Joma: The dark horses of kit manufacturing

By now, everyone is pretty well aware of how the world of football shirt manufacturing works, and the hierarchies that lie within it. We have the behemoths of adidas and Nike, followed by the other big players in Puma and Umbro. That leaves a mixed group of brands, ranging from global sporting giants trying to break-up the established elite, to more humble brands providing an alternative to the rest.

It is in this last group of brands that ample shirt quality can be found. While these brands can not offer financial deals to rival many of their competitors, they can offer a more bespoke and hands on approach to a club’s kit design. 

Ahead of the 2021/22 season, few brands are doing this quite as well as Joma. The Spanish sportswear manufacturers are hardly a new arrival to the game, but this summer kits for the likes of Anderlecht, Swansea City and the Ukrainian National Team have grabbed widespread attention, setting them up as the dark horses of kit manufacturers. Let’s just hope they’re better dark horses than Turkey at the Euros. 


Joma shirt highlights

Operating since the 1960s, Joma have long been established as a reputable choice for clubs, and their recognisable ‘J’ logo is currently on over 200 kits from around the world. These deals range from La Liga to the League of Ireland, and include clubs from Atalanta to Havant & Waterlooville. In recent memory it is perhaps the Bergamo side’s Champions League runs that provided Joma with its greatest exposure, with Atalanta having reached three successive group stages wearing their black and blue stripes designed by the Spanish brand.

And they have taken that energy into 2021/22 in a big way, with a string of eye-catching releases. Close to home, it is Swansea City who first got tongues wagging, releasing a set of new kits with a strong retro vibe. The faded stripes and off-white of the home shirt, in particular, combined wonderfully with the club’s retro crest marking the anniversary of the club’s first promotion. 

The colours of the crest also appear to have provided inspiration for the away design, with a black base complimented by orange highlights, both colours also appearing in the crest design.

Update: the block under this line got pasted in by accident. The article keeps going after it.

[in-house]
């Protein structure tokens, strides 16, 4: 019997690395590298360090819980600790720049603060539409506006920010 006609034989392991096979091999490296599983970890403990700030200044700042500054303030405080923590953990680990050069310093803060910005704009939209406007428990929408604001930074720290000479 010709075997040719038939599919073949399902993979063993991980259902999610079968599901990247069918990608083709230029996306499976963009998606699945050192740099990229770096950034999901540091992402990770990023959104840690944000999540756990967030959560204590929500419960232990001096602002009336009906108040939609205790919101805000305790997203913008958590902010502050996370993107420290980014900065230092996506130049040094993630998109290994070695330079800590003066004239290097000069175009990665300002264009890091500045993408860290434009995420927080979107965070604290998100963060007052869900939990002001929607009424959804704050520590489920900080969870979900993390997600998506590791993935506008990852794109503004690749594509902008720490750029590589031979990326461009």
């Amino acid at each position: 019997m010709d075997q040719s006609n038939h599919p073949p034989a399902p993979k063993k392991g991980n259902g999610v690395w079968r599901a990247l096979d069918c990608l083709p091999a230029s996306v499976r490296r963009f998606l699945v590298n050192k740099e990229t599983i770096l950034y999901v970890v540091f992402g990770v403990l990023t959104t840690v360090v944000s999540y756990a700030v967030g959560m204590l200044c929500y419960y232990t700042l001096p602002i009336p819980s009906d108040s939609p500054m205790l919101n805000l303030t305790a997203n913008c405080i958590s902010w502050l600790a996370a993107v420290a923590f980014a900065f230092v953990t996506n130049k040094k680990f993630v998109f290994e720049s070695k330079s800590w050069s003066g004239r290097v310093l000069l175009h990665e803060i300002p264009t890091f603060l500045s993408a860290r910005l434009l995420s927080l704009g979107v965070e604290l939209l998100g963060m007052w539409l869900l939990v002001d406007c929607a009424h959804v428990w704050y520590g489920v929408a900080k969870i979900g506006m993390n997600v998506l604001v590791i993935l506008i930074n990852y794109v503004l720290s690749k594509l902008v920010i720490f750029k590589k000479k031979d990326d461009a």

But it will not just be the Championship who play host to Joma next season. Thanks to a new deal with recently promoted Norwich City, The Premier League will see it’s first Joma kit since Charlton almost 15 years ago, and it’s looking like it will be a triumphant return.

With the club’s long-standing deal with Errea drawing to a close, Joma have stepped in to design the latest variation of the Canaries’ yellow and green shirts, adding to the yellow base of the shirt with green panelled features across the arms and shoulders. 

North of the border, Hibs have also been given the Joma treatment this season. Their very original home shirt has incorporated a map of Edinburgh into the design, allowing for both a break from any template design, and a personal touch for Hibs supporters.

Of course, this is not the only example we have seen this Summer of a map appearing on a Joma shirt. Just days prior to the Euro 2020 kick-off Joma’s Ukraine home and away shirts made international headlines thanks to the inclusion of a very particular outline of the Ukrainian border embossed on the jerseys. 

The outline included the disputed territories of Crimea and Donbas, which Russia believe belongs to them. From what was a seemingly innocuous addition to an international shirt all of a sudden became a diplomatic issue, as Russia’s Foreign Minister weighed in, along with the President of Ukraine. 

In the end, however, Ukraine wore the yellow and blue jerseys – which also featured a beautiful, if not slightly overshadowed, new national crest – all the way to the quarter-finals of the competition. 

In the European club game, we have already touched on Joma’s exploits with Atalanta, but in Belgium they have also found a very suitable home, kitting out Anderlecht RSC. The Brussels-based club had been working with adidas for over three decades when they made the switch to Joma in 2019, and three years in it is a decision they do not seem to be regretting. 

The purple hue of Anderlecht’s home shirts is iconic throughout the game, and so the pressure was certainly on those early shirts, but Joma delivered – and if you don’t believe us you can see for yourselves in our Modern Classics collection!

Heading into 2021/22, Joma have continued producing the goods for Anderlecht, paying attention to the small details with exquisite collars, each featuring a line of gold running through them. Surely a nod to the tradition and history of Anderlecht, it shows Joma’s creativity in pushing forward an already iconic kit.


So where does Joma really lie in the grand scheme of kit manufacturers? Has this 800 word propaganda piece convinced you that one day Joma will be challenging their German and American counterparts, or was their recent claim of being a ‘top 10 brand’ a questionable one? 

As ever, consistency is key in the creation of football shirts, and we just hope we keep getting high quality designs like some of the examples we have been looking at this summer. 

Matt Leslie

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